And there you have it! Tasty, crispy, mess-free bacon.  Just throw them on a plate (no paper-towel required) and enjoy!

Monday, January 7, 2013

Steering Wheel and Seat Covers

By Victoria Kulig

Recently, I purchased a new car: Idriss. Well, new to me anyway, and yes, I name my things. I purchased her (She’s a beautiful, blue car named Idriss. Of course she’s female) because I have a lot of things I need to transport - mainly related to my dogs. My old car is absolutely covered in dog hair. It is embedded into the seats and even the almighty duct tape isn’t removing all of it.

So while my new car is going to be used to cart around dogs, there is no reason for her to be bathed in dog hair. I’m doing all I can to create seat covers and cargo mats to prevent her from getting as hairy as my previous car.

I started with something simple: the steering wheel. I actually like the steering wheel she has since it’s very comfortable for me to hold and to drive. However, it’s also a dark grey and I live in Central Florida. After a few hours baking in the sun, that thing will scald your hands!

Enter the steering wheel cover. To start with, you’ll need a pattern. I like to make all my patterns out of freezer paper; they can be ironed onto fabric if need be to keep them still, and they’re a bit sturdier than tissue paper. Additionally, if you wipe it off soon enough, you can even use dry erase markers!

To begin, measure your steering wheel. Take a piece of measuring tape, hold it on the wheel, and measure it out. Mine was 40 inches, so I used 43 inches to allow for seams. I honestly couldn’t figure out the best way to measure the width, so I searched until I found someone who had made a similar tutorial (which you can see here), and I used their measurement of 4.5”. Knowing what I do now, I wish I’d given it 5.5”. The finished one is just a bit too thin and kind of slides around on the wheel.

I used a simple strip of fabric, some thread, and a bit of elastic. I think mine was ⅜ of an inch thick - it was just what I had on hand.

Once I cut out the strip of fabric, the first step is to press the sides in. You’ll be making a casing for your elastic to slip into later, but by pressing in the seams - it will make the fabric lay nicely and be easier to sew later.

I pressed mine in half an inch. Be sure to press both sides of the fabric.

Once both sides are pressed, you will need to sew the ends together to create the circle. Take the two ends and pin them right-side together.

With the fabric I used, I had to be careful with how I closed my seams or it will fray. It’s a canvas type material, and you can see in the images how the edges are already fraying. So on my end seam, I used a french seam.

Your end result will be a bit like the above image. No open edges to keep fraying, just a nice seam with two lines of thread.

The next step is to finish the casing for the elastic. This is where pressing the seams will come in handy, as the fabric will want to fold in nicely on its own. Again, since my fabric frays, I rolled the edges under a bit to keep them inside the seam and not exposed. Pin a lot, then sew down close to the edge to create the casing. Be sure to leave a hole near the seam so that you can thread your elastic through later.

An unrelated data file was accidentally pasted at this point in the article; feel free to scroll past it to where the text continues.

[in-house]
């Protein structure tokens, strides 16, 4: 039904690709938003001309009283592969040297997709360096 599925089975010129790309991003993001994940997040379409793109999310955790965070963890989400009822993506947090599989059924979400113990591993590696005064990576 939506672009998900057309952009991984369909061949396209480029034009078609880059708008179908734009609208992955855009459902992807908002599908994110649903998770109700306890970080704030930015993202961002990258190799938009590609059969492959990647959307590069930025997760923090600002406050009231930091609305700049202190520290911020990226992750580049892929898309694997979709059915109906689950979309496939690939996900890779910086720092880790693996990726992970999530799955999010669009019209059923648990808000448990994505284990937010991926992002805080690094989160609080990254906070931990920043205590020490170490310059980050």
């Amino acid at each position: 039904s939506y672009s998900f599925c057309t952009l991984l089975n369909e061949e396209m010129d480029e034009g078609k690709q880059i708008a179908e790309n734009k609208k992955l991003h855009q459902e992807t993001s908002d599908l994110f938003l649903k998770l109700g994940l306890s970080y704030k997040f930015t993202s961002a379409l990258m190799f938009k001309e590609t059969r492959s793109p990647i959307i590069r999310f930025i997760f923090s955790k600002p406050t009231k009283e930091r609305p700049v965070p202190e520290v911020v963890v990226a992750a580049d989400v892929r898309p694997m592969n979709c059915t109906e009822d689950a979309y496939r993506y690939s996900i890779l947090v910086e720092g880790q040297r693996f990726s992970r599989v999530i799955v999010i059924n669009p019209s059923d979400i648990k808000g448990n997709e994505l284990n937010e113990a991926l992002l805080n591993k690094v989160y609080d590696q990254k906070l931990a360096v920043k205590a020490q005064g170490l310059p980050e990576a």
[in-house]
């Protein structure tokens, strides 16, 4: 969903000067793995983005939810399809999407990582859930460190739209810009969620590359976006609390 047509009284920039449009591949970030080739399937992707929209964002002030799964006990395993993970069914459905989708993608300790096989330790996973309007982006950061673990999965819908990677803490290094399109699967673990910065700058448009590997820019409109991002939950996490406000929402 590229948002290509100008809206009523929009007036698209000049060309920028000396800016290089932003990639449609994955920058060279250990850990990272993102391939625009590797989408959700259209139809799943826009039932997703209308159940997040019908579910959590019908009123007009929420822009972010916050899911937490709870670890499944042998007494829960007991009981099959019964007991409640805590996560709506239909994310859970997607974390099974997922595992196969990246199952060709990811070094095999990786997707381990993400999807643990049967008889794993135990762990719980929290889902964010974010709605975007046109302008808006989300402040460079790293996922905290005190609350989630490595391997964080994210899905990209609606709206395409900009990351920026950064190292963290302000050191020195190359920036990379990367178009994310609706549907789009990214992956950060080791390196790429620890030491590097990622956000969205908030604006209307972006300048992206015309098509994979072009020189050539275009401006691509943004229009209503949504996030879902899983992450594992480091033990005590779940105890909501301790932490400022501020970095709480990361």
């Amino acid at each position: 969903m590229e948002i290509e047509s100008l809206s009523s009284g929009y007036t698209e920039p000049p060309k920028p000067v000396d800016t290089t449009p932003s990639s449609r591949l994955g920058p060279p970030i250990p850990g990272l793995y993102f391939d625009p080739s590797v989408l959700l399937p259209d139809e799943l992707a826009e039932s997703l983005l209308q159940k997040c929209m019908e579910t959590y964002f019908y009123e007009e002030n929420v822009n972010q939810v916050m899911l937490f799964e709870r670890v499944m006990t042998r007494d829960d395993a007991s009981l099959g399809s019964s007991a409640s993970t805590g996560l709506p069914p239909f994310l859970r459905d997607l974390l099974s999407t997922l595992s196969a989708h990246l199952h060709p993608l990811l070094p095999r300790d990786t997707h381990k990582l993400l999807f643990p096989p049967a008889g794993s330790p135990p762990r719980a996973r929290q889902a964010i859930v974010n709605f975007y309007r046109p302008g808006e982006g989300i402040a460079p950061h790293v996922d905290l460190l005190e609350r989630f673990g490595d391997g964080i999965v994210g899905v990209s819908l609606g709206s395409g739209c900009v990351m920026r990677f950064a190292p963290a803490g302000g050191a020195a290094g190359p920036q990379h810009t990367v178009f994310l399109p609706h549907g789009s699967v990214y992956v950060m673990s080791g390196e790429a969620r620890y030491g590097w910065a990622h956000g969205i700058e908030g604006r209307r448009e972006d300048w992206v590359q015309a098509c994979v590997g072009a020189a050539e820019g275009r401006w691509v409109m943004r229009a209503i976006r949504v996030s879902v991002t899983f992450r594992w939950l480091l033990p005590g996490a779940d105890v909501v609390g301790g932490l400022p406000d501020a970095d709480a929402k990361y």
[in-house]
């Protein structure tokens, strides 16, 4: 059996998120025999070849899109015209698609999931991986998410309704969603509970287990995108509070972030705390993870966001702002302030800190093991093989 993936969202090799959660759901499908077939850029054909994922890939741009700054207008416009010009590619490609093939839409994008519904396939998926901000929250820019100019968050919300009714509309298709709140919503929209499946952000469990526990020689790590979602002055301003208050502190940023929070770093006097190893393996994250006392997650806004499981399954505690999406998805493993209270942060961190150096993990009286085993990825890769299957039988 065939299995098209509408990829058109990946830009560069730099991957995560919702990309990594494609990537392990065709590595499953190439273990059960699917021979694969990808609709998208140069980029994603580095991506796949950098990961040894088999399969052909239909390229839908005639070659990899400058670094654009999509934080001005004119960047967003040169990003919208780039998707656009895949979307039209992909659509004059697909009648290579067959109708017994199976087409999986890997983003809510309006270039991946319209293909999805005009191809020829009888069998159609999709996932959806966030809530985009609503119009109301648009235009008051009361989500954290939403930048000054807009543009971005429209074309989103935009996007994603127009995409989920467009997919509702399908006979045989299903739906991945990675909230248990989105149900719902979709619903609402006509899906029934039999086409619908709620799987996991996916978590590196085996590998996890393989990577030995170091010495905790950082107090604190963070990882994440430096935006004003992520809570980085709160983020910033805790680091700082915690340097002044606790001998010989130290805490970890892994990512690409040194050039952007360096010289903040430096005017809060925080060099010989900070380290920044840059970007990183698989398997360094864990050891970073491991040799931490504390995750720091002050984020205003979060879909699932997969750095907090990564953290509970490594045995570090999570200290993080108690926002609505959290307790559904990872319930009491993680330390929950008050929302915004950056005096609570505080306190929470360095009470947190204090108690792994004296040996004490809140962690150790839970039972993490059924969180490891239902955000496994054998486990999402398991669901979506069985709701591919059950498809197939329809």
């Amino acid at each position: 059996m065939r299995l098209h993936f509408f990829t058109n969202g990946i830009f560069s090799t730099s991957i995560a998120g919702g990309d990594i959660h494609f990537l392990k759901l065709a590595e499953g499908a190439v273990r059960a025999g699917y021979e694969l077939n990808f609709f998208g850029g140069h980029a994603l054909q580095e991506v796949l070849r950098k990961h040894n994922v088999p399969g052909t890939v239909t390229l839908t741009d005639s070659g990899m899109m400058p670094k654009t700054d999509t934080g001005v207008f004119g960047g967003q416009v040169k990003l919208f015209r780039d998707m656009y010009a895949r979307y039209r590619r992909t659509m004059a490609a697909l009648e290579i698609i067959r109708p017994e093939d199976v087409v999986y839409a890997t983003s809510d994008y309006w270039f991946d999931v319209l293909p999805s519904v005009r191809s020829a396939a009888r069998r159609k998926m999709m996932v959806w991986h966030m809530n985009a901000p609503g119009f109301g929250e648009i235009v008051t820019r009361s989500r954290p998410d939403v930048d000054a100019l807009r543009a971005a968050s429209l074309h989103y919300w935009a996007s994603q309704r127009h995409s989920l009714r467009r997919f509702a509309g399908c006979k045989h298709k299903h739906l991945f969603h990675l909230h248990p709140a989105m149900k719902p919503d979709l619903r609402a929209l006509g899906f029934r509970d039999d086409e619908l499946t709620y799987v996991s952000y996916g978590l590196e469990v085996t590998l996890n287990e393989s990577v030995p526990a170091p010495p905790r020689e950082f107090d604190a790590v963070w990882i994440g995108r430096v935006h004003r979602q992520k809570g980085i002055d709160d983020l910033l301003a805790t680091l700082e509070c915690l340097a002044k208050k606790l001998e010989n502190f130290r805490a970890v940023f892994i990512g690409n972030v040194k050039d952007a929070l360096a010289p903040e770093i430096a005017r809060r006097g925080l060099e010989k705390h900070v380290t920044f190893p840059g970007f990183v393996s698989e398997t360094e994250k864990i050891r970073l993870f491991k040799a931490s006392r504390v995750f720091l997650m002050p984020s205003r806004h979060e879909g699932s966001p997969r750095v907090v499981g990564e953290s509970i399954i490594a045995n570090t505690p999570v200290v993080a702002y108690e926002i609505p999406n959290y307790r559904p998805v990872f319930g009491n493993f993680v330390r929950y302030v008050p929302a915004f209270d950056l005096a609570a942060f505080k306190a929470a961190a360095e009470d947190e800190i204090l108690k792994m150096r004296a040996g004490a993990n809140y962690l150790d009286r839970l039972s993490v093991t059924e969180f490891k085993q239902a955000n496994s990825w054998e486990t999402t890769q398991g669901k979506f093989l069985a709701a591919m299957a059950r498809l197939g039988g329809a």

Once you’ve sewn the casing, repeat on the other side, and be sure to leave a hole on both sides of the seam for the elastic.

Now that the casings are sewn, you need to thread the elastic.

I always attach a safety pin to the end of the elastic to make it easier to thread. As you work it through the casing, I suggest pinning the other end to the entry hole of the casing to make sure that it doesn’t disappear inside the casing altogether.

Once you pull the elastic all the way through, sew the two ends together.

Repeat this for the other side. Once you have threaded the elastic and sewn the ends together, you need to close up the holes on both sides. Again, just roll the edges under to keep the unfinished side covered up, and sew closely to the edge. If you hit the elastic, don’t worry about it. As long as the rest of it can stretch it will still work fine.

Your end product will look a bit like a giant hair scrunchie. Now that it’s all said and done, go out and put it on your steering wheel.

I also made matching seat covers. For the covers, I used a McCall’s pattern, M5902. It contains several car organizers, bucket seat covers, and the back seat hammock. I decided to use the bucket seat covers, and using the same fabric I used on the steering wheel covers, get to work.

The pattern was very easy to work with, and I also elected to use dark grey fleece as a contrasting color to the pale fabric. The directions in this pattern were extremely easy to follow - but I will note that the seats in my car are a bit wider than the covers allow for. The fleece I used had a bit of stretch in it, so it still fit over the seat, but when I make them again I’ll be sure to leave some additional allowance.

These covers are incredibly cheap to make, and easy to replace if they wear out or rip. You can wash them pretty easily, and change them out as often as you see fit. The next time I make a set, I’m going to splurge on custom fabric from Spoonflower, or maybe even some faux fur for texture.

Then again, I may skip the fur. Fur is the reason I’m making covers for the car!